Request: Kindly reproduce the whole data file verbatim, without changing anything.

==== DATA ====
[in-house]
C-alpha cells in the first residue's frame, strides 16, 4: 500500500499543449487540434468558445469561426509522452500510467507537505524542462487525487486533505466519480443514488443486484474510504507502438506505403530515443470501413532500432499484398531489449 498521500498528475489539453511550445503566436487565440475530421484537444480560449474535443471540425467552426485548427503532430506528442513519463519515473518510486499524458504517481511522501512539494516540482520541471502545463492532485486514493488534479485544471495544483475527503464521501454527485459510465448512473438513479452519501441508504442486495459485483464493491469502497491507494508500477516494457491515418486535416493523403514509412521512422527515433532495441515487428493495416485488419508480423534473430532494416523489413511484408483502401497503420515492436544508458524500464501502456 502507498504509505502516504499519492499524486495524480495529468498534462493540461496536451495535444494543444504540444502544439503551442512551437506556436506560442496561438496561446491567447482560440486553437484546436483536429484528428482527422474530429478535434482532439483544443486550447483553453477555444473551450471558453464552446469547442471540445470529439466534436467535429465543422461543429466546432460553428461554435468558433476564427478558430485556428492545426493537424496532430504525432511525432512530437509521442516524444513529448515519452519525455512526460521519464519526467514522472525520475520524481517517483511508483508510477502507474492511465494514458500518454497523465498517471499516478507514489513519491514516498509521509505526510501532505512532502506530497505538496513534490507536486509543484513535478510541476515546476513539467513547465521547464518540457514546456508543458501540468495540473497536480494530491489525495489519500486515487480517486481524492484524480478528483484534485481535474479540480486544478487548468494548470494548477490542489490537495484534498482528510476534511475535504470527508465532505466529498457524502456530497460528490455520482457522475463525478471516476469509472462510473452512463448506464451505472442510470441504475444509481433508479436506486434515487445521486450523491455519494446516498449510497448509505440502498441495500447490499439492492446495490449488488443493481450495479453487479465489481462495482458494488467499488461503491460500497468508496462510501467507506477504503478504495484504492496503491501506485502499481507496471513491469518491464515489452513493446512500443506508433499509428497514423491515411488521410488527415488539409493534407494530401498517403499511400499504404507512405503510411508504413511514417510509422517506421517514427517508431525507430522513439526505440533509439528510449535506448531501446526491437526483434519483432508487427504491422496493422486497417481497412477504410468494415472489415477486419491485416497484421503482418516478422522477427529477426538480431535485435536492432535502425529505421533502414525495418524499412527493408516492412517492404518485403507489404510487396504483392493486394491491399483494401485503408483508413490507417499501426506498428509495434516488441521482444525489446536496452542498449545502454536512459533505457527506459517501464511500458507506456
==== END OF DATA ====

[in-house]
C-alpha cells in the first residue's frame, strides 16, 4: 500500500499543449487540434468558445469561426509522452500510467507537505524542462487525487486533505466519480443514488443486484474510504507502438506505403530515443470501413532500432499484398531489449 498521500498528475489539453511550445503566436487565440475530421484537444480560449474535443471540425467552426485548427503532430506528442513519463519515473518510486499524458504517481511522501512539494516540482520541471502545463492532485486514493488534479485544471495544483475527503464521501454527485459510465448512473438513479452519501441508504442486495459485483464493491469502497491507494508500477516494457491515418486535416493523403514509412521512422527515433532495441515487428493495416485488419508480423534473430532494416523489413511484408483502401497503420515492436544508458524500464501502456 502507498504509505502516504499519492499524486495524480495529468498534462493540461496536451495535444494543444504540444502544439503551442512551437506556436506560442496561438496561446491567447482560440486553437484546436483536429484528428482527422474530429478535434482532439483544443486550447483553453477555444473551450471558453464552446469547442471540445470529439466534436467535429465543422461543429466546432460553428461554435468558433476564427478558430485556428492545426493537424496532430504525432511525432512530437509521442516524444513529448515519452519525455512526460521519464519526467514522472525520475520524481517517483511508483508510477502507474492511465494514458500518454497523465498517471499516478507514489513519491514516498509521509505526510501532505512532502506530497505538496513534490507536486509543484513535478510541476515546476513539467513547465521547464518540457514546456508543458501540468495540473497536480494530491489525495489519500486515487480517486481524492484524480478528483484534485481535474479540480486544478487548468494548470494548477490542489490537495484534498482528510476534511475535504470527508465532505466529498457524502456530497460528490455520482457522475463525478471516476469509472462510473452512463448506464451505472442510470441504475444509481433508479436506486434515487445521486450523491455519494446516498449510497448509505440502498441495500447490499439492492446495490449488488443493481450495479453487479465489481462495482458494488467499488461503491460500497468508496462510501467507506477504503478504495484504492496503491501506485502499481507496471513491469518491464515489452513493446512500443506508433499509428497514423491515411488521410488527415488539409493534407494530401498517403499511400499504404507512405503510411508504413511514417510509422517506421517514427517508431525507430522513439526505440533509439528510449535506448531501446526491437526483434519483432508487427504491422496493422486497417481497412477504410468494415472489415477486419491485416497484421503482418516478422522477427529477426538480431535485435536492432535502425529505421533502414525495418524499412527493408516492412517492404518485403507489404510487396504483392493486394491491399483494401485503408483508413490507417499501426506498428509495434516488441521482444525489446536496452542498449545502454536512459533505457527506459517501464511500458507506456